' My dear Ainger ' — (du Maurier had written to his friend, who
was there, but without him, for the first time in 1891) — 'It is
delightful to get a letter from you at Whitby — the place we all
like the best in the world. I am only sorry you have so little
time there.

^'It's all right when you know it,
But you've got to know it fust."

' But I gather that your nieces and Mr. Evans will remain
longer, so tell them to drive to Robin Hood's Bay, and Runswick
and Staithes (unless they prefer going there by train) ; tell them
especially to manage Staithes, circa 4, 5, 6 p.m., a little before
high tide, to see some 40 (or 50) cobles disembark to herring-fish,
with all the town, women and children, pushing the boats off —
the loveliest sight I ever saw ! Tell them to walk to Cock Mill ;
there are '3 or 4 ways — one by the old town, one by Bagdale,


one through the meadows over the wooden railway bridge, from
the top of St. Hilda's Terrace. Tell them to walk from Cock
Mill to Rig Mill, and take tea at the latter place (and have a
fly ready to take them back). Tell them to walk along the cliffs
westward from the Spa, through fields and over stiles till they
reach Sylvia Robson's cottage (of course they know their Sylvias
Lovers by heart) — and tell them, oh ! tell them, to stand on the
bridge at sundown and see the shops lighting up along the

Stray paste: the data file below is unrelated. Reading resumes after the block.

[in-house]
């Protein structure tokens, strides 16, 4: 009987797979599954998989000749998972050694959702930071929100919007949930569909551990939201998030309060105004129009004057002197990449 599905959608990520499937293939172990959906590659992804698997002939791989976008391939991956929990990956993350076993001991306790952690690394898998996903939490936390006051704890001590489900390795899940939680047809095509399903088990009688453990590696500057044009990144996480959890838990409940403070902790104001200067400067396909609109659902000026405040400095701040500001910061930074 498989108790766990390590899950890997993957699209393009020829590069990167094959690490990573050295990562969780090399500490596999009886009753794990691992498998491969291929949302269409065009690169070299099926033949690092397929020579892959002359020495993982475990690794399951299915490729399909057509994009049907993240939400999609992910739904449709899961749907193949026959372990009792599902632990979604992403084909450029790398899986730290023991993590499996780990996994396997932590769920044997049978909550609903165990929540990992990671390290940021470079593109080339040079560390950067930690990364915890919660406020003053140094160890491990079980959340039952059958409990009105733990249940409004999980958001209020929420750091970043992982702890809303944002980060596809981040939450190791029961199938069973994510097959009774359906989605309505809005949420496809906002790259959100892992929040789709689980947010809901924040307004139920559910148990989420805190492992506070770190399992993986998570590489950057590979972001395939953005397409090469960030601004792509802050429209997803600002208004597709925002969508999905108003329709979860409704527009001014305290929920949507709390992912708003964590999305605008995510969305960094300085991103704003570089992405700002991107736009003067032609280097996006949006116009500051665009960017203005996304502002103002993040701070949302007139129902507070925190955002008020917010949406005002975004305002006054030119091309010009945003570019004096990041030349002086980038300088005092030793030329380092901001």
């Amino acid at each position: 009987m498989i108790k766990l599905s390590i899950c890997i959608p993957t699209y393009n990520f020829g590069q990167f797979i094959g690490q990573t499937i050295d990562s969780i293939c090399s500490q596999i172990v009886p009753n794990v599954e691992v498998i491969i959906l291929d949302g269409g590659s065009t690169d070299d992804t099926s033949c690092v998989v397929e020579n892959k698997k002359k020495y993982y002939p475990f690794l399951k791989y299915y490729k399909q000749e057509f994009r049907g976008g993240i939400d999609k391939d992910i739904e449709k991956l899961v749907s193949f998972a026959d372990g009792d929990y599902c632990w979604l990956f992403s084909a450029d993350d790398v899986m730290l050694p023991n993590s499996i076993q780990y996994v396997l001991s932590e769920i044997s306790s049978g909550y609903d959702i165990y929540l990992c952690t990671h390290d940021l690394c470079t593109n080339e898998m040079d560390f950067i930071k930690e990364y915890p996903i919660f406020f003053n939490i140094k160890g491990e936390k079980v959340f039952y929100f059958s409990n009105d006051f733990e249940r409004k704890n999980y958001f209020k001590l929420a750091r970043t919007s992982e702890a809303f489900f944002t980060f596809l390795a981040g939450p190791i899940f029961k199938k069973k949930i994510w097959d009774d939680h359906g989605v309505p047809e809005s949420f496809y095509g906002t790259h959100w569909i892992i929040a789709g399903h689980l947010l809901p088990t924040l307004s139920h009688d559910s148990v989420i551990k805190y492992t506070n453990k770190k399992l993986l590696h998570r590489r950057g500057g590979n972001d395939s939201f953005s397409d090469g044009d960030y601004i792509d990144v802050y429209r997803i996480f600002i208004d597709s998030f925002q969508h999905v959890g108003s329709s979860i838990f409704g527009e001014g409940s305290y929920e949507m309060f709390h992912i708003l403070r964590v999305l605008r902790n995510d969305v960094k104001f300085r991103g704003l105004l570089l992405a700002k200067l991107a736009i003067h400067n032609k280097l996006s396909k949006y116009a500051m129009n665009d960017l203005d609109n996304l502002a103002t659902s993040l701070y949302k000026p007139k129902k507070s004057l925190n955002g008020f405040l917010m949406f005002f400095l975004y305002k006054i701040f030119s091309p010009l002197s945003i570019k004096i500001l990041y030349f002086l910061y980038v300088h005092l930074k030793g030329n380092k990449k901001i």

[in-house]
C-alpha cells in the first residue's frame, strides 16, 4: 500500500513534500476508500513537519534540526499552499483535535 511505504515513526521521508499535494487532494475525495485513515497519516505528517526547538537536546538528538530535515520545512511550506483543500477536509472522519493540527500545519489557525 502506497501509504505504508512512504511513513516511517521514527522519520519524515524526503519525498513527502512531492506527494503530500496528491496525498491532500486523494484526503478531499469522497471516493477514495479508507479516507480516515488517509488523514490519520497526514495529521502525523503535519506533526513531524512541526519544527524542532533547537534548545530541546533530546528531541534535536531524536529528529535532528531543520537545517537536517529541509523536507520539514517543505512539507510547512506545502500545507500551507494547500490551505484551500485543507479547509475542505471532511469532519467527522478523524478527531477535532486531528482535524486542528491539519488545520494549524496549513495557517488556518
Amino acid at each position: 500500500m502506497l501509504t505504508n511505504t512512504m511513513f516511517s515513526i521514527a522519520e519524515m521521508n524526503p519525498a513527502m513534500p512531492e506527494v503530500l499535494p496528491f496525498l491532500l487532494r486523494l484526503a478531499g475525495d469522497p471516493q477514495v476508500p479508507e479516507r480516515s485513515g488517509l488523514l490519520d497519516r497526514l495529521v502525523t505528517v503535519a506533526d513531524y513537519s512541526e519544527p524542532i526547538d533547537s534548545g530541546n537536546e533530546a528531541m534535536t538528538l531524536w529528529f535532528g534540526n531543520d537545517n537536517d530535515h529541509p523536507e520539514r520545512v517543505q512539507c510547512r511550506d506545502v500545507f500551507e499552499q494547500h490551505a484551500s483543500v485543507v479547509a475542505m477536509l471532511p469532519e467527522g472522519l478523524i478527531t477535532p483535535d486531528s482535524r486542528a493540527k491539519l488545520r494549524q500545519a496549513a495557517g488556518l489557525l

staithes, and the fisher-boats (if the tide suits) go sailing out into
the west. Also they must not forget that Saturday is market day,
and that the market place in the old town is good to see on

' Don't forget as you go past the top of St. Hilda's Terrace to
look at No. l,the humble but singularly charming little house
where your friends have dwelt, and would fain dwell again (and
two of them end their days there, somewhere towards the middle
of the twentieth centmy).'

Ainger always saw the place through du Maurier's eyes.
He and his nieces and Mr. Evans, who had lost his wife
in 1891, joined the du Mauriers there in 1896. Ainger
liked nothing better than to go on exploring excursions to
Yorkshire villages; and he only made one condition — that
they should end in what was always to him the ideal treat,
tea at some wayside inn. ' Do let us have a " Cow and Tooth-